Present and future sources and emissions of halocarbons: toward new constraints
It has been more than two decades since the first observation of the large seasonal depletion of stratospheric ozone over Antarctica. Since then, polar and midlatitude ozone losses have been well documented, and the dominant role of chemistry in causing the observed depletion has been demonstrated. Because of the expected impacts of ozone loss on biological systems and climate, policymakers have considered projections of stratospheric ozone and evaluations of the extent to which ozone loss could be mitigated.
Accurate chlorocarbon and bromocarbon mixing ratio projections are necessary to make accurate estimates of future stratospheric ozone depletion. As global production of ozone depleting substances (ODSs) continues to decline in response to the Montreal Protocol, the quantity of ODSs in existing products and equipment, referred to as "banks," has the potential to make an important contribution to future ODS emissions and the associated ozone depletion. Recently, large discrepancies between two approaches to estimating bank sizes have been reported for several ODSs (World Meteorological Organization (WMO), 2003; Intergovernmental Panel on Climate Change/Technology and Economic Assessment Panel (IPCC/TEAP), 2005).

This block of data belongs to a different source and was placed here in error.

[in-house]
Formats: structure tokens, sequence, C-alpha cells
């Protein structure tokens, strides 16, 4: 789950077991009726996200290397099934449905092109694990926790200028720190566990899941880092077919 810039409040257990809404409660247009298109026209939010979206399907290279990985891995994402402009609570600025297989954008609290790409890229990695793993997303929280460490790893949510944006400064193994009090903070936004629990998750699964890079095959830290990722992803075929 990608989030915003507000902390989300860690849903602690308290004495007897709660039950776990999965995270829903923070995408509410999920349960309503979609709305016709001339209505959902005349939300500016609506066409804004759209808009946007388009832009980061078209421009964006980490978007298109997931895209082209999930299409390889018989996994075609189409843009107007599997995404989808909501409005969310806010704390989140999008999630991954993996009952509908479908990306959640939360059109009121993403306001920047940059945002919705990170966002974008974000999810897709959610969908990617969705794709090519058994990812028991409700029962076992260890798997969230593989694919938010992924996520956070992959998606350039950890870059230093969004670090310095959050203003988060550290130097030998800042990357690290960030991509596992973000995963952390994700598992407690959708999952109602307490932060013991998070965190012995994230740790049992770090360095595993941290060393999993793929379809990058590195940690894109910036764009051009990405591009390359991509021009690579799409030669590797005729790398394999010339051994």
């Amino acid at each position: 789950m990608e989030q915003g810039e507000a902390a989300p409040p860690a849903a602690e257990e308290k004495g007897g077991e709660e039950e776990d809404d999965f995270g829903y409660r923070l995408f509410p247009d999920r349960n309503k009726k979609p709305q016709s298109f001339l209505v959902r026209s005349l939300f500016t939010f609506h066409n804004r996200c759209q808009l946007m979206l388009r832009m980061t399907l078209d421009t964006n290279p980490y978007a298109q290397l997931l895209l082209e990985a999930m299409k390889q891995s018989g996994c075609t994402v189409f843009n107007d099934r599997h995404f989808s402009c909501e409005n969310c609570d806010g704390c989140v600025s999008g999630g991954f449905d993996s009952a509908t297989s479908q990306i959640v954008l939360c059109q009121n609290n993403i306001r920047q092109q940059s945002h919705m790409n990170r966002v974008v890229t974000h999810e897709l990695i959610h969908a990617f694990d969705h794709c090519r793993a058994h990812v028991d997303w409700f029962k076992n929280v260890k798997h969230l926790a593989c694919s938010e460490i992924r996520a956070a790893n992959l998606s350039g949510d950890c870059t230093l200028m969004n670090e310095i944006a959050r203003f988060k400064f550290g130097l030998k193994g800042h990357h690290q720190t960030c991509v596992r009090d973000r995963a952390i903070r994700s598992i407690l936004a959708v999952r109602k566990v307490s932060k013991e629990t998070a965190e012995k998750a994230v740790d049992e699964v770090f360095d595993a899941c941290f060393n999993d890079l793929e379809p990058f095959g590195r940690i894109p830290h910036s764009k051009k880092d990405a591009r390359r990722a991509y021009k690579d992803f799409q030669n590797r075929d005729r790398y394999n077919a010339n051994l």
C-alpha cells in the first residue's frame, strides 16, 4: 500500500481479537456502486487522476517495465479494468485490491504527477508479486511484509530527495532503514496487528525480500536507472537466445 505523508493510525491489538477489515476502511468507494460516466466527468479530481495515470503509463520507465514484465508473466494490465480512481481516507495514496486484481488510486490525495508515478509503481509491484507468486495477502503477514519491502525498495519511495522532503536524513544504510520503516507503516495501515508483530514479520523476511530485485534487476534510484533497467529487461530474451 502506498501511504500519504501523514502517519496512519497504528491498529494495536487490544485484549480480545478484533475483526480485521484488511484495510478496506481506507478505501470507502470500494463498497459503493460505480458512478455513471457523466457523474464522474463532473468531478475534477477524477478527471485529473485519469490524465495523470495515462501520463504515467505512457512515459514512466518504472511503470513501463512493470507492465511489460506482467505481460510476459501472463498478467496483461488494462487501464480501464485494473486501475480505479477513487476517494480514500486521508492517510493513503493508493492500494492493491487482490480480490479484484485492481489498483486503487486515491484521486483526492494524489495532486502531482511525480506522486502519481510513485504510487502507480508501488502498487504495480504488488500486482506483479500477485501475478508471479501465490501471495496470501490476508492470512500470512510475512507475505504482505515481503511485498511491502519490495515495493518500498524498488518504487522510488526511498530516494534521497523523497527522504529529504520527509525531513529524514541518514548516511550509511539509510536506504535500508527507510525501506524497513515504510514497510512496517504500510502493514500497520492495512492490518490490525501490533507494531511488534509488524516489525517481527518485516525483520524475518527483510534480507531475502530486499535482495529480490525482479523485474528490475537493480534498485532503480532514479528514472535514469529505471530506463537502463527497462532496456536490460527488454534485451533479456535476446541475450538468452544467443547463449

We analyze these bank differences for CFC-11 and CFC-12 and find that they are significant in terms of the amount of projected future ozone depletion, a finding that is also relevant to assessing the potential environmental benefits of recovering and destroying banked CFCs. We consider observed trends in atmospheric abundances and past production estimates of these chemicals to gain insight into the bank sizes and their roles as emission sources for the CFCs. If it is assumed that the rates of release from the banks have not increased over the last few years, a lower limit for the CFC-12 bank size in 2002 is approximately 500 kt, consistent with the recent bottom-up estimate of IPCC/TEAP (2005). The larger estimated CFC-11 and CFC-12 banks (IPCC/TEAP, 2005), if accurate, would lead to greater future emissions and, hence, to greater stratospheric chlorine abundances that can affect future ozone as compared to the smaller WMO (2003) banks.
|Author(s)||Daniel JS ; Velders GJM ; Solomon S ; McFarland M ; Montzka SA|
|Publication||J Geophys Res 2007; 112:D02301|